D-Day 70th anniversary: Veteran, 89, to recreate Normandy parachute jump

Jock Hutton was part of the Allied assault on German-occupied Europe

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The Independent Online

On 6 June 1944, 19-year-old Jock Hutton parachuted into a wheat field in Normandy.

And now, 70 years later, the 89-year-old Second World War veteran is to recreate the jump to mark the anniversary of D-Day.

The Scotsman will take part in a tandem jump with one of the Red Devils during the drop at Ranville – to land in that very same field that he touched down in as a member of the 13th Battalion of the Parachute Regiment, part of the British 6th Airborne Division.

Mr Hutton will be among hundreds of D-Day veterans who are in Normandy for a series of events marking the 70th anniversary of the greatest military invasion in history.

A huge security operation has swung into operation as 17 heads of state, including the Queen, prepare to arrive in northern France.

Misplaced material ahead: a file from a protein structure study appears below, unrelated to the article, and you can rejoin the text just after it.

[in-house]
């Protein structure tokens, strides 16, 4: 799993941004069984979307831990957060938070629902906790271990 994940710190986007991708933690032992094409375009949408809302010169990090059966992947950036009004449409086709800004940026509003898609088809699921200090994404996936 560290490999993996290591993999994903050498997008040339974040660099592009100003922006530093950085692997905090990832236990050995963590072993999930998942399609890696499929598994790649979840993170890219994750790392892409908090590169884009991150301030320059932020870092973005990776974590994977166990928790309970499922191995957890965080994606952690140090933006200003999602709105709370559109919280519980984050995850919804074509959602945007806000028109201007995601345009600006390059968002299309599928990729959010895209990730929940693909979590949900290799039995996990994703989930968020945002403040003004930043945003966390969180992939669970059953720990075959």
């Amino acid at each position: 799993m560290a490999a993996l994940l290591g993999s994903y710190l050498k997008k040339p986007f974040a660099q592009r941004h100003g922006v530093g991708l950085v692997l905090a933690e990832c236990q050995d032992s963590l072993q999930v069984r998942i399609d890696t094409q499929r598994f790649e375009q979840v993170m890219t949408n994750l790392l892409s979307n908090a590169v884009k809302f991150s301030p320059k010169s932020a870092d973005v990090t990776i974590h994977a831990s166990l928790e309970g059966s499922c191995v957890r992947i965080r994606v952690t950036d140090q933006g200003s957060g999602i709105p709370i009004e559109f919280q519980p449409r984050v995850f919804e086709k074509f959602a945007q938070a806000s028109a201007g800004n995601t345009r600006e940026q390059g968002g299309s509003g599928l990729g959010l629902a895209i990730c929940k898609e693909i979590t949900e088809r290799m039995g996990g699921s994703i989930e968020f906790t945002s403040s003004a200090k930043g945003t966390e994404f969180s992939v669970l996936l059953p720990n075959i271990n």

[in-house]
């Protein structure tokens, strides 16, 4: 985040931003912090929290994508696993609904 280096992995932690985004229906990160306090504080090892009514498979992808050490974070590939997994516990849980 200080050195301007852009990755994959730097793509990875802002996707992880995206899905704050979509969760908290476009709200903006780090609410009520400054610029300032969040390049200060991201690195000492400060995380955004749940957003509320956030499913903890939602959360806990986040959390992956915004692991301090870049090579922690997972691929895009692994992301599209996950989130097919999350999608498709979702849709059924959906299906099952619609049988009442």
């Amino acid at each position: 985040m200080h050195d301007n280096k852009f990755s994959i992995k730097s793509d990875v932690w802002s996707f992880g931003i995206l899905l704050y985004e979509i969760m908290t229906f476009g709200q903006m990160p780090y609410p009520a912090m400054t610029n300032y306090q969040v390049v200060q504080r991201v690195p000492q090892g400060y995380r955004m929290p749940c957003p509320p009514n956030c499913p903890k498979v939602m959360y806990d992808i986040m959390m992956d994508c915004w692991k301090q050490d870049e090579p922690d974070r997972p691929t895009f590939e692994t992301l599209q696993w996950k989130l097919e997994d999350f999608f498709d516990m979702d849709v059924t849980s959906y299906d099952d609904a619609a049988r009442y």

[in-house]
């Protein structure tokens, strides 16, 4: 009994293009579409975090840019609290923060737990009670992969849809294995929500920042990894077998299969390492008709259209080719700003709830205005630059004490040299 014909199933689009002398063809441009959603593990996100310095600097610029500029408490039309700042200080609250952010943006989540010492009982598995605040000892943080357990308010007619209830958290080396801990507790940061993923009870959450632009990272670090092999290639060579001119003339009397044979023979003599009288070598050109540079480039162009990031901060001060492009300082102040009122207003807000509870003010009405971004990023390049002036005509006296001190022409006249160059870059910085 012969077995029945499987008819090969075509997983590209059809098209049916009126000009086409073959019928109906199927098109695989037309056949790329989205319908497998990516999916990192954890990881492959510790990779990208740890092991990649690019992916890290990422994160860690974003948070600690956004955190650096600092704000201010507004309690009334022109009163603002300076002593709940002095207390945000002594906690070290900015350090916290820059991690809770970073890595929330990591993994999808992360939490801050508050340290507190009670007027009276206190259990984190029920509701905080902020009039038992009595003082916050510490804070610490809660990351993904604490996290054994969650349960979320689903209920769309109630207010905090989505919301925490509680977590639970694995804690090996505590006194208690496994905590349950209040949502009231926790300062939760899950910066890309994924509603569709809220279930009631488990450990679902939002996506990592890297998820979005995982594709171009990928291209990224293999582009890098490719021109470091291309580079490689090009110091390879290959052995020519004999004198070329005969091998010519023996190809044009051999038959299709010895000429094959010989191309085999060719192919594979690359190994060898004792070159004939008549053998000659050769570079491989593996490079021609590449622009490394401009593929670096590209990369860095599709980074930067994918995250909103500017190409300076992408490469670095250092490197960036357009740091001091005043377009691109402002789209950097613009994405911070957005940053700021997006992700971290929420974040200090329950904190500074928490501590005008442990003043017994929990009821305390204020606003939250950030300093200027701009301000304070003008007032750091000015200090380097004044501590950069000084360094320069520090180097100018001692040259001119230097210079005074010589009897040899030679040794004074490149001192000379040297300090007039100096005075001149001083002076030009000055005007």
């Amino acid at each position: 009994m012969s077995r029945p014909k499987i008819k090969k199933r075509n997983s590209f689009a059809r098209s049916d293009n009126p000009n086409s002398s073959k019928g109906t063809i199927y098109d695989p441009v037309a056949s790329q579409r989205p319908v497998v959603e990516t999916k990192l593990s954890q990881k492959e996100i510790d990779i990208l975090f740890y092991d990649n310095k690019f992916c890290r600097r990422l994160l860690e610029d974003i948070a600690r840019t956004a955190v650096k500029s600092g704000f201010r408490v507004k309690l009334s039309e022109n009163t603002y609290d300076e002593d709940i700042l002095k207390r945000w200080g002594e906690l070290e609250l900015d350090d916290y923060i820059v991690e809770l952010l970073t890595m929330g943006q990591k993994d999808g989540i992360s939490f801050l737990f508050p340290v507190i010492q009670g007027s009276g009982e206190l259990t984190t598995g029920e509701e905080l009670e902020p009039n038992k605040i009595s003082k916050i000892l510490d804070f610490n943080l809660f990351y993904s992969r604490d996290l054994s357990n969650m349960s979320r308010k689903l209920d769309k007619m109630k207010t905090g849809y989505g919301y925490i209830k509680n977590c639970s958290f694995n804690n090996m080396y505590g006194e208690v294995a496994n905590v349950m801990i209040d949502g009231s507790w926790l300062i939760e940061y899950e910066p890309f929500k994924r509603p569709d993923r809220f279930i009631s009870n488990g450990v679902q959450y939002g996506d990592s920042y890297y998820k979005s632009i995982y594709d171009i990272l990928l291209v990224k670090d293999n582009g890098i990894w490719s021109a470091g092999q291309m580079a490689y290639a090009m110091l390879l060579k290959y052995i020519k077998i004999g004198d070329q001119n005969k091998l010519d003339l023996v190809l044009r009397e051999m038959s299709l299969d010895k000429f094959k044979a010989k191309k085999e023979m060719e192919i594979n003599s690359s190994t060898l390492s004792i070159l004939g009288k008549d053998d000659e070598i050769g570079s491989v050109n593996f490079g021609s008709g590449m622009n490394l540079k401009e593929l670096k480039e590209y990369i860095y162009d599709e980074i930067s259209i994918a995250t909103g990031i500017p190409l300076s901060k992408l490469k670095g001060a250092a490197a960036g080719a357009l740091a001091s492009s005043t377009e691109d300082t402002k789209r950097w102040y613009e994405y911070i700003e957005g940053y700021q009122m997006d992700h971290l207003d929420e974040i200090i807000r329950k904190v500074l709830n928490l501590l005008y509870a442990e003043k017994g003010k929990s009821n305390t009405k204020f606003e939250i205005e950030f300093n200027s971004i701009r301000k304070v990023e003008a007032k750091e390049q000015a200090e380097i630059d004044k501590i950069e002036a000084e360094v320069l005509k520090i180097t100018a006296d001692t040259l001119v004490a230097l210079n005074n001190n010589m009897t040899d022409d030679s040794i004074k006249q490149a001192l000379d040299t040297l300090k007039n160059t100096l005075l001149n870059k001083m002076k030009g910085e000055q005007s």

More than 650 ex-servicemen are said to have travelled to commemorate the invasion which changed history.

The commemorative parachute drop by British, American, French and Canadian troops will be witnessed by Prince Charles, the colonel-in-chief of the Parachute Regiment.

But this second jump is set to be a far different experience for Mr Hutton.

“[It] should be cushy,” Mr Hutton told The Telegraph.

“All I have to do is put my feet up.”

On that day in 1944, most of the 13th Battalion landed as planned near the Orne river, where it was their job to seize and destroy bridges to prevent a counter-attack by the Germans.

“We thought we could handle anything – we were all jacked up,” Mr Hutton told The Telegraph.

“I must say that I felt in command of the situation. On landing, I thought, ‘This is great’. The battalion CO had a good idea and took his hunting horn with him to signal where we should gather. You could hear it above the sound of the battle.”

Mr Hutton was wounded by shrapnel to the stomach two and a half weeks later and evacuated to a hospital near Stoke - that piece of metal still remains in his body decades later.

“To this day I can still feel it,” he said.

“It comes to the surface and then goes away. I’ve had it for 70 years. My wee friend!”

Mr Hutton is now a grandfather, but his friends are dead so he will be “on my own” at this year's D Day memorial.

“But I’m happy,” he said. “I’ve been lucky. I’ve had a different life.”